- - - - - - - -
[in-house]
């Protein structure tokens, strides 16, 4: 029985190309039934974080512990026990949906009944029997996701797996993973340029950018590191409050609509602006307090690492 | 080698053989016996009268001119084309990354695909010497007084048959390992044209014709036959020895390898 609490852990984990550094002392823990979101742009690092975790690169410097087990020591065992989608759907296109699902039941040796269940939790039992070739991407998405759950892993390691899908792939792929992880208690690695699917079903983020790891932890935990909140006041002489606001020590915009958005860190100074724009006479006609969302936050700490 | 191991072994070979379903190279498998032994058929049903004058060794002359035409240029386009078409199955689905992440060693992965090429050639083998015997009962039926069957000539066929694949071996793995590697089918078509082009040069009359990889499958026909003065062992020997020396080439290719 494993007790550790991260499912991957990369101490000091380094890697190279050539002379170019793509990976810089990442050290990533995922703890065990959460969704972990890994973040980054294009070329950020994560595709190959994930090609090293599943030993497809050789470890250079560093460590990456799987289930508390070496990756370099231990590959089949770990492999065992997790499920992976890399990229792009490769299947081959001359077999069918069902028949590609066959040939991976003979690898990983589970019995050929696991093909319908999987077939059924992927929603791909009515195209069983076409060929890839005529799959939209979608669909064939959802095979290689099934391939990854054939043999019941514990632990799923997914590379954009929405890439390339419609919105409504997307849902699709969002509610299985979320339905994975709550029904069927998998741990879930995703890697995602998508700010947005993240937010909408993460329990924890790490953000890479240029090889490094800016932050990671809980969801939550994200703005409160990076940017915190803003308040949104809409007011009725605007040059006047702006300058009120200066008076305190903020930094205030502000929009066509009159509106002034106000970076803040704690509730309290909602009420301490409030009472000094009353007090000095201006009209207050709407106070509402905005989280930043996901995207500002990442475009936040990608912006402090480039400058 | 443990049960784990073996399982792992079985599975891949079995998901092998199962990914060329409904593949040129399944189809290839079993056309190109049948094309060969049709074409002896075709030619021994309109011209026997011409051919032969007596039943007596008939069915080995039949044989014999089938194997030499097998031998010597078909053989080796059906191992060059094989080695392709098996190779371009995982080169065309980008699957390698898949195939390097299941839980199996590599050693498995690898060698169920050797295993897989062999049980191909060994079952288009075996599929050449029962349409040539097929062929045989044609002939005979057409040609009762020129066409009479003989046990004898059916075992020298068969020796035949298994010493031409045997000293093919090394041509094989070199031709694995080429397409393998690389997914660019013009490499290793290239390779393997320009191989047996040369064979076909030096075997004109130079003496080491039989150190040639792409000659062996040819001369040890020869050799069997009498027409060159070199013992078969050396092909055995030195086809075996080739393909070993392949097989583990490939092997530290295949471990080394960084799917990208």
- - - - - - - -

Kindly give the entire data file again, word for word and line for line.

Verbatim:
[in-house]
């Protein structure tokens, strides 16, 4: 029985190309039934974080512990026990949906009944029997996701797996993973340029950018590191409050609509602006307090690492 | 080698053989016996009268001119084309990354695909010497007084048959390992044209014709036959020895390898 609490852990984990550094002392823990979101742009690092975790690169410097087990020591065992989608759907296109699902039941040796269940939790039992070739991407998405759950892993390691899908792939792929992880208690690695699917079903983020790891932890935990909140006041002489606001020590915009958005860190100074724009006479006609969302936050700490 | 191991072994070979379903190279498998032994058929049903004058060794002359035409240029386009078409199955689905992440060693992965090429050639083998015997009962039926069957000539066929694949071996793995590697089918078509082009040069009359990889499958026909003065062992020997020396080439290719 494993007790550790991260499912991957990369101490000091380094890697190279050539002379170019793509990976810089990442050290990533995922703890065990959460969704972990890994973040980054294009070329950020994560595709190959994930090609090293599943030993497809050789470890250079560093460590990456799987289930508390070496990756370099231990590959089949770990492999065992997790499920992976890399990229792009490769299947081959001359077999069918069902028949590609066959040939991976003979690898990983589970019995050929696991093909319908999987077939059924992927929603791909009515195209069983076409060929890839005529799959939209979608669909064939959802095979290689099934391939990854054939043999019941514990632990799923997914590379954009929405890439390339419609919105409504997307849902699709969002509610299985979320339905994975709550029904069927998998741990879930995703890697995602998508700010947005993240937010909408993460329990924890790490953000890479240029090889490094800016932050990671809980969801939550994200703005409160990076940017915190803003308040949104809409007011009725605007040059006047702006300058009120200066008076305190903020930094205030502000929009066509009159509106002034106000970076803040704690509730309290909602009420301490409030009472000094009353007090000095201006009209207050709407106070509402905005989280930043996901995207500002990442475009936040990608912006402090480039400058 | 443990049960784990073996399982792992079985599975891949079995998901092998199962990914060329409904593949040129399944189809290839079993056309190109049948094309060969049709074409002896075709030619021994309109011209026997011409051919032969007596039943007596008939069915080995039949044989014999089938194997030499097998031998010597078909053989080796059906191992060059094989080695392709098996190779371009995982080169065309980008699957390698898949195939390097299941839980199996590599050693498995690898060698169920050797295993897989062999049980191909060994079952288009075996599929050449029962349409040539097929062929045989044609002939005979057409040609009762020129066409009479003989046990004898059916075992020298068969020796035949298994010493031409045997000293093919090394041509094989070199031709694995080429397409393998690389997914660019013009490499290793290239390779393997320009191989047996040369064979076909030096075997004109130079003496080491039989150190040639792409000659062996040819001369040890020869050799069997009498027409060159070199013992078969050396092909055995030195086809075996080739393909070993392949097989583990490939092997530290295949471990080394960084799917990208």